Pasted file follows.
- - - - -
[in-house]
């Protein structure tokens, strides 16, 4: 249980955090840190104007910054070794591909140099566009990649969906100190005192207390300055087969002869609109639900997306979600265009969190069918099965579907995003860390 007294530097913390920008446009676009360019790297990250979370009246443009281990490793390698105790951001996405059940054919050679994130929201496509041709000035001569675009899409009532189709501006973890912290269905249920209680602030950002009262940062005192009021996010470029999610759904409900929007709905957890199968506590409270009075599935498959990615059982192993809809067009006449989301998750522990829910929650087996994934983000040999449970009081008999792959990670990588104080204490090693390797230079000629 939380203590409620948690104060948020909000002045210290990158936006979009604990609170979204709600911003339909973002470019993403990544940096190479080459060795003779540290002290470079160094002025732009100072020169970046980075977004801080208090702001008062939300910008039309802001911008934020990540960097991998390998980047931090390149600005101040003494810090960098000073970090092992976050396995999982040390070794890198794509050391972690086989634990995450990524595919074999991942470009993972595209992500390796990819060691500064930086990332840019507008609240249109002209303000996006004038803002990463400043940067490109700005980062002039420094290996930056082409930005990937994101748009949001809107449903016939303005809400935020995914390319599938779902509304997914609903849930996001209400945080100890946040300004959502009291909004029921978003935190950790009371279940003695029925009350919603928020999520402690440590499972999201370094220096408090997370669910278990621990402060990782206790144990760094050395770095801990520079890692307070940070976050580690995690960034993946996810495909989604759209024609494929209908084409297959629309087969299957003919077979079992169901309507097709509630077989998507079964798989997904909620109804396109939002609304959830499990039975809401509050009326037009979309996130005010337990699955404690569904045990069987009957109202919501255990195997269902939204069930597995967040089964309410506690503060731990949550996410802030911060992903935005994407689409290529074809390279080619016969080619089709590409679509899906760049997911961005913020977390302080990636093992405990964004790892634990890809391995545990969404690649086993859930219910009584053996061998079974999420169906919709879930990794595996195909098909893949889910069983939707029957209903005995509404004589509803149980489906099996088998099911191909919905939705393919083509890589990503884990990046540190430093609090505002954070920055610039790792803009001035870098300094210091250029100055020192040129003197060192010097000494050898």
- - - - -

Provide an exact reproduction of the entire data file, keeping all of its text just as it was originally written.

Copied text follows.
[in-house]
């Protein structure tokens, strides 16, 4: 249980955090840190104007910054070794591909140099566009990649969906100190005192207390300055087969002869609109639900997306979600265009969190069918099965579907995003860390 007294530097913390920008446009676009360019790297990250979370009246443009281990490793390698105790951001996405059940054919050679994130929201496509041709000035001569675009899409009532189709501006973890912290269905249920209680602030950002009262940062005192009021996010470029999610759904409900929007709905957890199968506590409270009075599935498959990615059982192993809809067009006449989301998750522990829910929650087996994934983000040999449970009081008999792959990670990588104080204490090693390797230079000629 939380203590409620948690104060948020909000002045210290990158936006979009604990609170979204709600911003339909973002470019993403990544940096190479080459060795003779540290002290470079160094002025732009100072020169970046980075977004801080208090702001008062939300910008039309802001911008934020990540960097991998390998980047931090390149600005101040003494810090960098000073970090092992976050396995999982040390070794890198794509050391972690086989634990995450990524595919074999991942470009993972595209992500390796990819060691500064930086990332840019507008609240249109002209303000996006004038803002990463400043940067490109700005980062002039420094290996930056082409930005990937994101748009949001809107449903016939303005809400935020995914390319599938779902509304997914609903849930996001209400945080100890946040300004959502009291909004029921978003935190950790009371279940003695029925009350919603928020999520402690440590499972999201370094220096408090997370669910278990621990402060990782206790144990760094050395770095801990520079890692307070940070976050580690995690960034993946996810495909989604759209024609494929209908084409297959629309087969299957003919077979079992169901309507097709509630077989998507079964798989997904909620109804396109939002609304959830499990039975809401509050009326037009979309996130005010337990699955404690569904045990069987009957109202919501255990195997269902939204069930597995967040089964309410506690503060731990949550996410802030911060992903935005994407689409290529074809390279080619016969080619089709590409679509899906760049997911961005913020977390302080990636093992405990964004790892634990890809391995545990969404690649086993859930219910009584053996061998079974999420169906919709879930990794595996195909098909893949889910069983939707029957209903005995509404004589509803149980489906099996088998099911191909919905939705393919083509890589990503884990990046540190430093609090505002954070920055610039790792803009001035870098300094210091250029100055020192040129003197060192010097000494050898």